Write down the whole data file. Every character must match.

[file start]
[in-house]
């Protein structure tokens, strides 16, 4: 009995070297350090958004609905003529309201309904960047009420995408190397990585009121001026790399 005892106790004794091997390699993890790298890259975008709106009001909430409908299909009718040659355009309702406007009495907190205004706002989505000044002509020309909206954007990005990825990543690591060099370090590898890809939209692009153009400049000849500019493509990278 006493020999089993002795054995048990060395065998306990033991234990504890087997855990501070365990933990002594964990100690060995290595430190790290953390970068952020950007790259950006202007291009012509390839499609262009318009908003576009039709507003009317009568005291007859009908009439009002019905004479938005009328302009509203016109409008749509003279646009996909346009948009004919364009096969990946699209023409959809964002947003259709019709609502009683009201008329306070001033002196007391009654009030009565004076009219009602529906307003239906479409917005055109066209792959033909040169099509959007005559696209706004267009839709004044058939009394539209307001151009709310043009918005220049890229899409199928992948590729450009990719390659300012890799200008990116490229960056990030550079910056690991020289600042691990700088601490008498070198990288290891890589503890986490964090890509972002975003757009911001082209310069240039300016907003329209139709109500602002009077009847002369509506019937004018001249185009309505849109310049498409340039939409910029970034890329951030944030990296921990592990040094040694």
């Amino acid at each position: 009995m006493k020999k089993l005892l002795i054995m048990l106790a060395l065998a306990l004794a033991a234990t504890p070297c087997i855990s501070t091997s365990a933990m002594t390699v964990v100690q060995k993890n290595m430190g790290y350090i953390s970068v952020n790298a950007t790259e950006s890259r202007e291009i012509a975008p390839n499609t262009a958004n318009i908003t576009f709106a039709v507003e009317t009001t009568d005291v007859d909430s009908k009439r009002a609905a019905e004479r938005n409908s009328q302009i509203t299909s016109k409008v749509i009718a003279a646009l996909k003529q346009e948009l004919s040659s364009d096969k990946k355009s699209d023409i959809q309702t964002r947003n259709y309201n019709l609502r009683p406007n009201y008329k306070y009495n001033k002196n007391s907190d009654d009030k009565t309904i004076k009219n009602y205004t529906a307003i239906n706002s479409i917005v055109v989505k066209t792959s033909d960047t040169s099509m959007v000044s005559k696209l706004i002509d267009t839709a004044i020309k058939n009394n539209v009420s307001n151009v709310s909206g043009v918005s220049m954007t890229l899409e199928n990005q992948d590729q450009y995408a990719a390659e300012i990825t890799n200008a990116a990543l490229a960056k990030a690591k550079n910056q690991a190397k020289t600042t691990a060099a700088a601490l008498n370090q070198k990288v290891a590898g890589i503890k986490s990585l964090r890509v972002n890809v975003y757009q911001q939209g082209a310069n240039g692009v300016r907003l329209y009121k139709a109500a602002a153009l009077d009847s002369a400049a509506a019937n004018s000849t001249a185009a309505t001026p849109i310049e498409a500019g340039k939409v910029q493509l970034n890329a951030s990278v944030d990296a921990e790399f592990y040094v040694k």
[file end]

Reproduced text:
[in-house]
């Protein structure tokens, strides 16, 4: 009995070297350090958004609905003529309201309904960047009420995408190397990585009121001026790399 005892106790004794091997390699993890790298890259975008709106009001909430409908299909009718040659355009309702406007009495907190205004706002989505000044002509020309909206954007990005990825990543690591060099370090590898890809939209692009153009400049000849500019493509990278 006493020999089993002795054995048990060395065998306990033991234990504890087997855990501070365990933990002594964990100690060995290595430190790290953390970068952020950007790259950006202007291009012509390839499609262009318009908003576009039709507003009317009568005291007859009908009439009002019905004479938005009328302009509203016109409008749509003279646009996909346009948009004919364009096969990946699209023409959809964002947003259709019709609502009683009201008329306070001033002196007391009654009030009565004076009219009602529906307003239906479409917005055109066209792959033909040169099509959007005559696209706004267009839709004044058939009394539209307001151009709310043009918005220049890229899409199928992948590729450009990719390659300012890799200008990116490229960056990030550079910056690991020289600042691990700088601490008498070198990288290891890589503890986490964090890509972002975003757009911001082209310069240039300016907003329209139709109500602002009077009847002369509506019937004018001249185009309505849109310049498409340039939409910029970034890329951030944030990296921990592990040094040694």
């Amino acid at each position: 009995m006493k020999k089993l005892l002795i054995m048990l106790a060395l065998a306990l004794a033991a234990t504890p070297c087997i855990s501070t091997s365990a933990m002594t390699v964990v100690q060995k993890n290595m430190g790290y350090i953390s970068v952020n790298a950007t790259e950006s890259r202007e291009i012509a975008p390839n499609t262009a958004n318009i908003t576009f709106a039709v507003e009317t009001t009568d005291v007859d909430s009908k009439r009002a609905a019905e004479r938005n409908s009328q302009i509203t299909s016109k409008v749509i009718a003279a646009l996909k003529q346009e948009l004919s040659s364009d096969k990946k355009s699209d023409i959809q309702t964002r947003n259709y309201n019709l609502r009683p406007n009201y008329k306070y009495n001033k002196n007391s907190d009654d009030k009565t309904i004076k009219n009602y205004t529906a307003i239906n706002s479409i917005v055109v989505k066209t792959s033909d960047t040169s099509m959007v000044s005559k696209l706004i002509d267009t839709a004044i020309k058939n009394n539209v009420s307001n151009v709310s909206g043009v918005s220049m954007t890229l899409e199928n990005q992948d590729q450009y995408a990719a390659e300012i990825t890799n200008a990116a990543l490229a960056k990030a690591k550079n910056q690991a190397k020289t600042t691990a060099a700088a601490l008498n370090q070198k990288v290891a590898g890589i503890k986490s990585l964090r890509v972002n890809v975003y757009q911001q939209g082209a310069n240039g692009v300016r907003l329209y009121k139709a109500a602002a153009l009077d009847s002369a400049a509506a019937n004018s000849t001249a185009a309505t001026p849109i310049e498409a500019g340039k939409v910029q493509l970034n890329a951030s990278v944030d990296a921990e790399f592990y040094v040694k």